What are the advantages of each option? What are the disadvantages? Is there a best practice in this? I fail to see any critical differences between them.

In my current place of employment we use nodes exclusively, however they are all in our internal network.

I have a task that needs to be delegated to an external server. It does not need access to our GIT. Essentially, it will upload data to a file server, and does not need to access our servers, network, data, etc.

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    Can you add more details about what you mean by "SSH site" and "node"? I am not familiar with these terms as they relate to Jenkins. Perhaps you are talking about communicating with nodes via JNLP vs. SSH? – jayhendren Sep 6 '18 at 22:45
  • He tried to choose jenkins slave (jnlp) or ssh agent (plugin). Do not use plugin if you can solve it natively. – Meiram Chuzhenbayev Sep 7 '18 at 21:03
  • @jayhendren by "SSH site" I mean using a the "Execute shell script on remote host using SSH" build step (It refers to the SSH host as an SSH site if I get it). By Node I mean a server that runs a Jenkins agent program and responds to the Jenkins master. Based on: wiki.jenkins.io/display/JENKINS/Distributed+builds. – Uberhumus Sep 12 '18 at 7:58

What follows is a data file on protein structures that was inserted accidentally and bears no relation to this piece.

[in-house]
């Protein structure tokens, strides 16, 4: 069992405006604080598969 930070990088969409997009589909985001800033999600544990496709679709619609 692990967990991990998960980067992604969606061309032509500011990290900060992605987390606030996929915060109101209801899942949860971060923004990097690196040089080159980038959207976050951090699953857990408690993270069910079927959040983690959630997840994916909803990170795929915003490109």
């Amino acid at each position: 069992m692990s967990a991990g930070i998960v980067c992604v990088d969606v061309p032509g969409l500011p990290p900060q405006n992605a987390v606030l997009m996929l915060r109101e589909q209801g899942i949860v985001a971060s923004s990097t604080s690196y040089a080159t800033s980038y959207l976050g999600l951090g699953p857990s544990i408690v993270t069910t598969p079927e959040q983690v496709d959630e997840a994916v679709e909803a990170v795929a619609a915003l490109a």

If I need to build, run checks, tests, ... I use a node.

If I want to open a connection to a server to deliver the built code to production for example, I use the sshCommand step from SSH Step plugin. When the code is delivered the ssh connection is closed.

Having a node always connected to your jenkins can be unpleasant. Let's say the server you connect to belongs to a partner and he wants to audit the times you connect to put the files on the server. In that case he cannot say. Having a node always connected also means you need to maintain the connection, imagine the server is configured to disconnect you after a while or the server reboots and the connection is not relaunched.

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